June 8, 2016
Legislators’ revenge in Arizona and New Jersey, an invitation to sue in North Carolina, and great progress on reform in Illinois and Virginia make it clear that this will not be a quiet summer on the redistricting front. Let’s see how things are looking.
Sometimes Saving Democracy Requires the World’s Largest Binder
Independent Maps has all the signatures they need to put fair and impartial redistricting on the ballot in Illinois this November. Last month, the organization delivered 570,000 signatures in a single 35-foot binder, as required by state law, to the Illinois Board of Elections. There is no word on whether Illinois election statutes also require the inclusion of a TPS report and cover sheet. The goal of this bipartisan effort is to create an independent citizens commission to draw Illinois General Assembly districts. Last week, the board announced that enough of the signatures were validated in a randomized test to place the measure on the November election ballot.
Unfortunately, the work to get this reform onto the ballot isn’t over yet. The general counsel for the Illinois Democratic Party filed a lawsuit to keep the proposal off the ballot. A spokesperson for House Speaker and Illinois Democratic Party Chairman Michael Madigan, whose party generated some of the most gerrymandered maps in the country and who has been vehemently opposed to the Independent Maps effort, stated that neither the speaker nor the Illinois Democratic Party is involved in the lawsuit filed by the general counsel of the organization Madigan chairs.
570,000 signatures head to Illinois Board of Elections
Arizona Politicians Keep Up the Bully Tactics after Stream of Courtroom Losses against Independent Redistricting Commission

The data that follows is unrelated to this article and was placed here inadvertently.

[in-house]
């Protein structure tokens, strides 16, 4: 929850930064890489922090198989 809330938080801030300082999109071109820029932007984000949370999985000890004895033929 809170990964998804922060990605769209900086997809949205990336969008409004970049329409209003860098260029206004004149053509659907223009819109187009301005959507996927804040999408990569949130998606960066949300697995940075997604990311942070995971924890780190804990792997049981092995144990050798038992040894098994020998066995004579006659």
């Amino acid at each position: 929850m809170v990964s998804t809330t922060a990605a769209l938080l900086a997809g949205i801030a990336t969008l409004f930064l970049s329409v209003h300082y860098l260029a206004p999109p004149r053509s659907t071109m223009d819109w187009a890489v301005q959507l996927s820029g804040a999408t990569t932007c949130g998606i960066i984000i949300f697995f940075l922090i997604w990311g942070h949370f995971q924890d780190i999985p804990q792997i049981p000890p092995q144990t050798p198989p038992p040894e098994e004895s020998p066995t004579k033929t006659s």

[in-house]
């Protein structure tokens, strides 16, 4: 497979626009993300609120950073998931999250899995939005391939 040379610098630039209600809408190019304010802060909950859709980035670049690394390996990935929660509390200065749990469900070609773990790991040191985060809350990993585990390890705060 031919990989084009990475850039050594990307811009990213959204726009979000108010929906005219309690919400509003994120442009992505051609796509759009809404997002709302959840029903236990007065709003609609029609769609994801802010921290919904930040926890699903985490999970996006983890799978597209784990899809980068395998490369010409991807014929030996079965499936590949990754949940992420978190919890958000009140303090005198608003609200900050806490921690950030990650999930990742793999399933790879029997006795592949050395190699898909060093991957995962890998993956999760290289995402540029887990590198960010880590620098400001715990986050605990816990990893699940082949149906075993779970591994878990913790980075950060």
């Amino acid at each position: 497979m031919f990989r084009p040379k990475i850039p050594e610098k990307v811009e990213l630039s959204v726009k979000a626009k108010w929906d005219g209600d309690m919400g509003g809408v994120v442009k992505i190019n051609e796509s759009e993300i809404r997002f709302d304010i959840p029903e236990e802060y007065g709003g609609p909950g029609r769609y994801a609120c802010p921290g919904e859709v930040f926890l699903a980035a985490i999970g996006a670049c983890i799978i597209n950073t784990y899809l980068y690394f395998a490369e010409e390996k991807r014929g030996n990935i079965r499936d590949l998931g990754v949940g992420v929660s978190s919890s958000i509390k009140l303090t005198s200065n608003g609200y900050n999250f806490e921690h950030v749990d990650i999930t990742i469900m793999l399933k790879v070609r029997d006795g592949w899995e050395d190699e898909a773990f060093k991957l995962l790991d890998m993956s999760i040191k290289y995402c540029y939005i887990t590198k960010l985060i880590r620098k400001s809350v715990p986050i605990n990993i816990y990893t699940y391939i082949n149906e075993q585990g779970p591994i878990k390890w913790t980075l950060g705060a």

Arizona’s political leaders have maintained an impressive streak of futility when trying to wrest the power to draw legislative districts back from the Arizona Independent Redistricting Commission (AIRC). Arizona voters created the AIRC by ballot initiative in 2000 to empower citizens to draw districts based on neutral criteria instead of allowing legislators to draw them for political advantage. Here’s how the politicians’ efforts have gone so far:
• The Arizona Supreme Court reversed Gov. Jan Brewer’s 2011 attempt to fire the commission’s chair three hours after hearing arguments in the case.
• Last year, the U.S. Supreme Court ruled against the Arizona State Legislature’s claim that the AIRC’s drawing of congressional districts violated the U.S. Constitution.
• Last month, a challenge to the state legislative districts the AIRC drew suffered a unanimous loss in the U.S. Supreme Court.
So what’s left to do? Gutting the AIRC’s budget so they don’t have the money to litigate is a pretty good start. According to Arizona’s Politics, the AIRC asked the Legislature to carry over $695,000 that it did not spend last year to cover upcoming legal costs in yet another lawsuit. As AIRC’s Deputy Executive Director Kristina Gomez said: “The Legislature said no. They were not rude, they just did not do it." Leach v. Arizona Independent Redistricting Commission, a state court challenge of Arizona’s congressional map, has already cost taxpayers $1.5 million. The $1.1 million included in the total AIRC budget will fall well short of what is required to once again defend the districts. The AIRC appears to have options, such as asking the court to order the legislature to cover the costs, but we will have to wait and see.